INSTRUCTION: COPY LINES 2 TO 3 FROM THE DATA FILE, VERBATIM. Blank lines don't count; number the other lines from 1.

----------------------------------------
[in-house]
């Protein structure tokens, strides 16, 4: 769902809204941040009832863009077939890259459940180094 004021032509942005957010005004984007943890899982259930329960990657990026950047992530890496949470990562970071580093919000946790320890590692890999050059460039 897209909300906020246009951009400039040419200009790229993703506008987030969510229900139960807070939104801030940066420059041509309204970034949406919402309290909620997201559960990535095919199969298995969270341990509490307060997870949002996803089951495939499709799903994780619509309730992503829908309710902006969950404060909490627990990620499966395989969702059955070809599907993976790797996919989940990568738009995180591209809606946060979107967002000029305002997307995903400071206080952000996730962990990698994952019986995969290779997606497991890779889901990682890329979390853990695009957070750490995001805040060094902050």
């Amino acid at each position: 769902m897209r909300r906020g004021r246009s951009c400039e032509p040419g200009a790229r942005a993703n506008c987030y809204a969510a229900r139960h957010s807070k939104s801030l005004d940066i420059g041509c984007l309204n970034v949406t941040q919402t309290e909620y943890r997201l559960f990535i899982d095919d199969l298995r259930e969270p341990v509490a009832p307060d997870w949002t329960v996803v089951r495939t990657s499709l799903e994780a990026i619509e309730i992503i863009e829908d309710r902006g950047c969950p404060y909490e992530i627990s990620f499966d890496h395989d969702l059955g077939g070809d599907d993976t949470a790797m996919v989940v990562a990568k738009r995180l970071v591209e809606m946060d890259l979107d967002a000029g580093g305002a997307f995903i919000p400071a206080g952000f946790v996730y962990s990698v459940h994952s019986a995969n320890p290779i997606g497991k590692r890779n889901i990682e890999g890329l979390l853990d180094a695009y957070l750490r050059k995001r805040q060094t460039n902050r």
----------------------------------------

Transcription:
């Protein structure tokens, strides 16, 4: 769902809204941040009832863009077939890259459940180094 004021032509942005957010005004984007943890899982259930329960990657990026950047992530890496949470990562970071580093919000946790320890590692890999050059460039 897209909300906020246009951009400039040419200009790229993703506008987030969510229900139960807070939104801030940066420059041509309204970034949406919402309290909620997201559960990535095919199969298995969270341990509490307060997870949002996803089951495939499709799903994780619509309730992503829908309710902006969950404060909490627990990620499966395989969702059955070809599907993976790797996919989940990568738009995180591209809606946060979107967002000029305002997307995903400071206080952000996730962990990698994952019986995969290779997606497991890779889901990682890329979390853990695009957070750490995001805040060094902050």
């Amino acid at each position: 769902m897209r909300r906020g004021r246009s951009c400039e032509p040419g200009a790229r942005a993703n506008c987030y809204a969510a229900r139960h957010s807070k939104s801030l005004d940066i420059g041509c984007l309204n970034v949406t941040q919402t309290e909620y943890r997201l559960f990535i899982d095919d199969l298995r259930e969270p341990v509490a009832p307060d997870w949002t329960v996803v089951r495939t990657s499709l799903e994780a990026i619509e309730i992503i863009e829908d309710r902006g950047c969950p404060y909490e992530i627990s990620f499966d890496h395989d969702l059955g077939g070809d599907d993976t949470a790797m996919v989940v990562a990568k738009r995180l970071v591209e809606m946060d890259l979107d967002a000029g580093g305002a997307f995903i919000p400071a206080g952000f946790v996730y962990s990698v459940h994952s019986a995969n320890p290779i997606g497991k590692r890779n889901i990682e890999g890329l979390l853990d180094a695009y957070l750490r050059k995001r805040q060094t460039n902050r």